The amount of electricity required to fully charge an EV depends on the model but is around 20 kWh. A typical daily top-up charge might be around 7 kWh. According to the Australian Bureau of Statistics average daily household elecricity consumption (2013) was around 18 kWh. Plainly, if this increases by another 7 kWh, to 25 kWh (about a 40% increase) in even a half of households, there will be a big impact on total power consumption.
There is very good reason to believe that a large part of the commercial vehicle fleet will also change from ICE to electric. Already in China, the world's biggest market for electric vehicles, a third of the total electric vehicles sold in 2016 were commercial (mainly busses).DSM would use price signals to better match times of high power consumption to times of high power availability. DSM will reduce peak power demand and that will reduce the need for expensive upgrading of the power transmission system and so decrease the cost of electricity.
Daniel Silkstone wrote for ARENA Wire about demand side management on 2017/09/08.
Wind power in particular will fit into a grid including EVs and DSM; they tend to produce more power overnight – fitting in well with charging EVs – than during the day.
Action to reduce greenhouse gas emissions is urgent if damage from climate change and ocean acidification is to be kept within reasonable limits.
Coal-fired power stations are acceptable only if all the carbon dioxide emissions are sequestered, in which case the technology becomes economically unviable. Coal mines and coal-fired power stations have serious health impacts and are very likely to encounter strong public resistance to their construction.
If Gas-fired power stations are to be used in the long-term they, like coal-fired power stations, must have their carbon dioxide emissions sequestered and this will make their electricity very expensive. However, they are valuable in the short-term for peaking power supply and for filling-in when renewable energy is not available.
Nuclear power is more expensive than wind and solar PV, especially when proper consideration is given to decommissioning the power station at the end of its useful life. Construction of a nuclear power station would be very unlikely to gain acceptance from a community that would have to host it. Nuclear power has risks that renewables do not have and is not sustainable.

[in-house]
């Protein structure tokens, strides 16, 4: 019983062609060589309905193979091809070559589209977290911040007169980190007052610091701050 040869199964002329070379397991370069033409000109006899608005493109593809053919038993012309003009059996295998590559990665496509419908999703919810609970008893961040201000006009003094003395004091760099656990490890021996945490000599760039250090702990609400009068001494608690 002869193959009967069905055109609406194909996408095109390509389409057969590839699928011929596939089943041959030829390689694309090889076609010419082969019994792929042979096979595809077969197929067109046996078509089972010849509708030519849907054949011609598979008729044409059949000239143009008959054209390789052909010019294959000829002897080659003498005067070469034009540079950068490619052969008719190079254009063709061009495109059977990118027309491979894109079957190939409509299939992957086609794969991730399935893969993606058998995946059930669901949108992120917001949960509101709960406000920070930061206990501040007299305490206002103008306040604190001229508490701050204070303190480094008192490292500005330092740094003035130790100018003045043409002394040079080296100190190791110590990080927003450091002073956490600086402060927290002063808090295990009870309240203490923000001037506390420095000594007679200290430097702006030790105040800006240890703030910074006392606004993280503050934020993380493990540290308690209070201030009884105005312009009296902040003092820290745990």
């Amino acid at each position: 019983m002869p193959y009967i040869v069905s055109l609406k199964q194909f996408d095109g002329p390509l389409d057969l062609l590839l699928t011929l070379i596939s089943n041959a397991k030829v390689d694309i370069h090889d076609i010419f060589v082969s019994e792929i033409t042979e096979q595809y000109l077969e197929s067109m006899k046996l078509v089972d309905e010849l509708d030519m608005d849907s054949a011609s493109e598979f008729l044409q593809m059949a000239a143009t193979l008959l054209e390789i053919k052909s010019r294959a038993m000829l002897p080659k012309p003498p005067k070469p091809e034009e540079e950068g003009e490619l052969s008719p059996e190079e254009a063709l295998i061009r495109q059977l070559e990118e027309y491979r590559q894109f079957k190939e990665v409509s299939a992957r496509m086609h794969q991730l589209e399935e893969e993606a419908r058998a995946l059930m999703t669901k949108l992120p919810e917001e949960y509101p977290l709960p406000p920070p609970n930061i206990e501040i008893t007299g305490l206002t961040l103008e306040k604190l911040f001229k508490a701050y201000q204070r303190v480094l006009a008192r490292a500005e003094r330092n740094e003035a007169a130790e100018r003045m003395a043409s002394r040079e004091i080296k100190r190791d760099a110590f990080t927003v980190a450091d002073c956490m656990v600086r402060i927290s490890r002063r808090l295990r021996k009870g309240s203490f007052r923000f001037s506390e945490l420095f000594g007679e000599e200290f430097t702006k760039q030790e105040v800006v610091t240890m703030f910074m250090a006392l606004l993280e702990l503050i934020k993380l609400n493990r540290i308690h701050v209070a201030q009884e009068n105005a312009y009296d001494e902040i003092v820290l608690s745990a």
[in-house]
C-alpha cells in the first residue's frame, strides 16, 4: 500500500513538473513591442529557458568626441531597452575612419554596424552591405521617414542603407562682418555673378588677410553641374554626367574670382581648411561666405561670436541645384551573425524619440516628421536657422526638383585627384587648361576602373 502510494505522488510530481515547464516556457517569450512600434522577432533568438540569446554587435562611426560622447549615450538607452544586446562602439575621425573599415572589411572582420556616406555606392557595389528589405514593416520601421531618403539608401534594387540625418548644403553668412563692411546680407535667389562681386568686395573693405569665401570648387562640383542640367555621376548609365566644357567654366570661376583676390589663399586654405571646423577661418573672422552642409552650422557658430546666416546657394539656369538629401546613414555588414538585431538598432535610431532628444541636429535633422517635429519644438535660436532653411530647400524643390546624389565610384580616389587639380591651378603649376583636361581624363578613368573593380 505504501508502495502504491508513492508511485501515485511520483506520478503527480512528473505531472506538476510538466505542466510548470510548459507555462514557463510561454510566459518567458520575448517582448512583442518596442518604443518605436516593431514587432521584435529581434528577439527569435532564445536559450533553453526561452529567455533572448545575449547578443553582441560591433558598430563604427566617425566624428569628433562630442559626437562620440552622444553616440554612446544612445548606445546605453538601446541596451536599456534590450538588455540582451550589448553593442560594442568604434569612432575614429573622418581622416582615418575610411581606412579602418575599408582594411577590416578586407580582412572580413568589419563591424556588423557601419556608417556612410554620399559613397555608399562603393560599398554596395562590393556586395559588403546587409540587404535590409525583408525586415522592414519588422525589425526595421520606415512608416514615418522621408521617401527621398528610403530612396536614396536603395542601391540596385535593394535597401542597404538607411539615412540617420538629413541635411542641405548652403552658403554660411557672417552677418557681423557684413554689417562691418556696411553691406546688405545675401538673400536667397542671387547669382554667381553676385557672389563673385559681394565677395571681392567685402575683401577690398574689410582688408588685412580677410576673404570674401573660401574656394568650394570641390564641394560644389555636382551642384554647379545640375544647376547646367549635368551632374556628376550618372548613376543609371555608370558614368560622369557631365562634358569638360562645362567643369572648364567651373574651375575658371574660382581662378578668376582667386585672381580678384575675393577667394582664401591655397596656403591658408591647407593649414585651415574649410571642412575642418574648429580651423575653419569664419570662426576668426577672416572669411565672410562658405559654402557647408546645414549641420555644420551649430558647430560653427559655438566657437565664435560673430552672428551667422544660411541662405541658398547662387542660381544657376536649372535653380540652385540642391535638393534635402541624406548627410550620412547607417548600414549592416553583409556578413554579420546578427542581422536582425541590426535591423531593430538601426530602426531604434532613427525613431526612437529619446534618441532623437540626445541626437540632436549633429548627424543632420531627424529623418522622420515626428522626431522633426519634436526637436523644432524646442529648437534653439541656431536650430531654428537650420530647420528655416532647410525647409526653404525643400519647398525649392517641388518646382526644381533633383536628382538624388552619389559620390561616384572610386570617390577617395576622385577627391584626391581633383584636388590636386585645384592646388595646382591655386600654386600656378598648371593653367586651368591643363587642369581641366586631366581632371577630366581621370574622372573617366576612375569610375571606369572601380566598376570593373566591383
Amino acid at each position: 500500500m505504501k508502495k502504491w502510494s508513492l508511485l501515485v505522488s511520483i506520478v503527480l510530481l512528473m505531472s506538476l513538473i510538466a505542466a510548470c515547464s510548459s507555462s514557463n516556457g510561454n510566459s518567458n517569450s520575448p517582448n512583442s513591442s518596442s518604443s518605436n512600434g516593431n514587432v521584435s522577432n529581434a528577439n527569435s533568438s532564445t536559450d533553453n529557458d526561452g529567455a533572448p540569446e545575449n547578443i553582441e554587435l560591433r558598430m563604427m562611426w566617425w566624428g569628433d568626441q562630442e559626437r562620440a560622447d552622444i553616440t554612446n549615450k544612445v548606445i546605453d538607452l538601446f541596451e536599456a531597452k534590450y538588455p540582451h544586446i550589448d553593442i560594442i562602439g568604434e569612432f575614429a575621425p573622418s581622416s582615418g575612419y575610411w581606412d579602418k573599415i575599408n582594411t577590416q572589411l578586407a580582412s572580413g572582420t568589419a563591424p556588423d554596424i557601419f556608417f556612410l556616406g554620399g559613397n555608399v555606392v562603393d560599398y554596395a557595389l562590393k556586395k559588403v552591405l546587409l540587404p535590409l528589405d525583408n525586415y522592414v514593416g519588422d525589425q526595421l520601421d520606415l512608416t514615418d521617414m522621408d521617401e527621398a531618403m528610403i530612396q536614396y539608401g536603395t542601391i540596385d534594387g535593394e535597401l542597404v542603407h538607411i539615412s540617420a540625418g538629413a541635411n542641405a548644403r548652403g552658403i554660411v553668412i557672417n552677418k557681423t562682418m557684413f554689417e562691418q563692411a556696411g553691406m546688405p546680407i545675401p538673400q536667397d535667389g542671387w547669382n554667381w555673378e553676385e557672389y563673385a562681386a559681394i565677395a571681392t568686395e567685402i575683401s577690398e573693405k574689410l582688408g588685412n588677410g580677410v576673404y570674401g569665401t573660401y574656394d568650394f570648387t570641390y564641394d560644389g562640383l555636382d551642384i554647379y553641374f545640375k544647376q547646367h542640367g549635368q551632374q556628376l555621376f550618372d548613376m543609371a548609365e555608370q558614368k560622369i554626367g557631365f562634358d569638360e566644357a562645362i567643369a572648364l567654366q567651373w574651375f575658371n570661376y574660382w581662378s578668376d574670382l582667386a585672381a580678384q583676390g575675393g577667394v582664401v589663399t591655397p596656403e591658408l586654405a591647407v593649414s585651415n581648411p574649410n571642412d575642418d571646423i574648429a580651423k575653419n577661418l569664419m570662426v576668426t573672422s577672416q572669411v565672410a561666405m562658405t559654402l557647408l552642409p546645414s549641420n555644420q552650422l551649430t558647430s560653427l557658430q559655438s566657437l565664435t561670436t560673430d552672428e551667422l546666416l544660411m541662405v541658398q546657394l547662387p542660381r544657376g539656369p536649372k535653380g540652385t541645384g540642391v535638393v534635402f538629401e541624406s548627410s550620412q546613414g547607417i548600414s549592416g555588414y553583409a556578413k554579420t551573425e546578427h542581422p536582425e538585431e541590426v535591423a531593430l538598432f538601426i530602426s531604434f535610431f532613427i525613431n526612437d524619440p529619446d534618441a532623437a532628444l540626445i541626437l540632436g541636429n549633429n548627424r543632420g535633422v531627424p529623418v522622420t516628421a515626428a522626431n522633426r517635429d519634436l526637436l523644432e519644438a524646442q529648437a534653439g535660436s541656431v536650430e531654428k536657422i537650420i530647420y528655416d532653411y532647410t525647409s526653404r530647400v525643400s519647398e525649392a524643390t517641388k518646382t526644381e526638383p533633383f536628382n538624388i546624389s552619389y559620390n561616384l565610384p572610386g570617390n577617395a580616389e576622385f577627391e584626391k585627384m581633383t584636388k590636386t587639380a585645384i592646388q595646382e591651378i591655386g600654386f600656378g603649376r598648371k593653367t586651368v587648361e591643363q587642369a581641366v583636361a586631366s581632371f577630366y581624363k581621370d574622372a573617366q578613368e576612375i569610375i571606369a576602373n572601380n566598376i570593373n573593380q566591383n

Solar PV and wind power are intermittent; they are therefore not sufficient for any power grid without substantial energy storage.
Solar thermal with storage helps overcome the intermittency problem, but it is expensive at the present; the cost will decline as the technology becomes more mature.
Electric vehicles will largely replace fossil-fuel vehicles and this will lead to a power grid that operates in a way more compatible with intermittently available renewable energy.
SummaryRenewables, especially solar PV and wind, but also biofuels, solar thermal and wave power, can and should be used to substantially replace polluting coal. In the short-term gas can be used to 'fill in the gaps' in generation, in the longer term energy storage, especially pumped-hydro could largely fill this need.
It would be easy to achieve 50% renewable energy in Australia (South Australia's very successful adoption of around 50% renewable energy in only 14 years had shown that by the time of writing, 2017), getting to 80% would not be particularly difficult, 100% will be very challenging.
On this siteAustralia's energy future
Base load electricity
Elec. gen. methods compared
South Australia's energy future
South Australia's success with renewable power
Mid-North South Australia, leading the nation in renewable energy
Northern SA's renewables
Wind power in Australia
Impressive renewable energy developments in Australia
Pumped hydro energy storage
Glossary of technical terms relating to wind power
Climate change disasters and the Australian government's actions
Greatest crime in history
Major threatened disasters compared
The end of coal
Coal seam gas: an environmental disaster
The Turnbull Australian Government
On the InternetA glossary of the energy debate; The Conversation.
The big three Australian power generators see no future in coalAGL's statement on the Liddell closure.
Energy Australia boss says there are much better options than keeping the old Liddell coal-fired power station running for a few more years.
Origin Energy boss regects coal
Acceptability to the community
Acceptability of coal
Acceptability of gas
Acceptability of nuclear power
Acceptability of solar power
Acceptability of wind farms
Base-load, peaking and renewables
Battery storage; a technology to watch
Costs of the available options
Cost of coal power
Cost of gas power
Cost of nuclear power
Cost of solar PV power
Cost of solar thermal power
Cost of wind power
Electric vehicles and the power grid
Environmental impact: Coal
Environmental impact: Gas
Environmental impact: Solar
Environmental impact: Wind
Health and safety
Health and safety: Coal
Health and safety: Nuclear
Health and safety: Solar
Health and safety: Wind power
A power grid will continue to be needed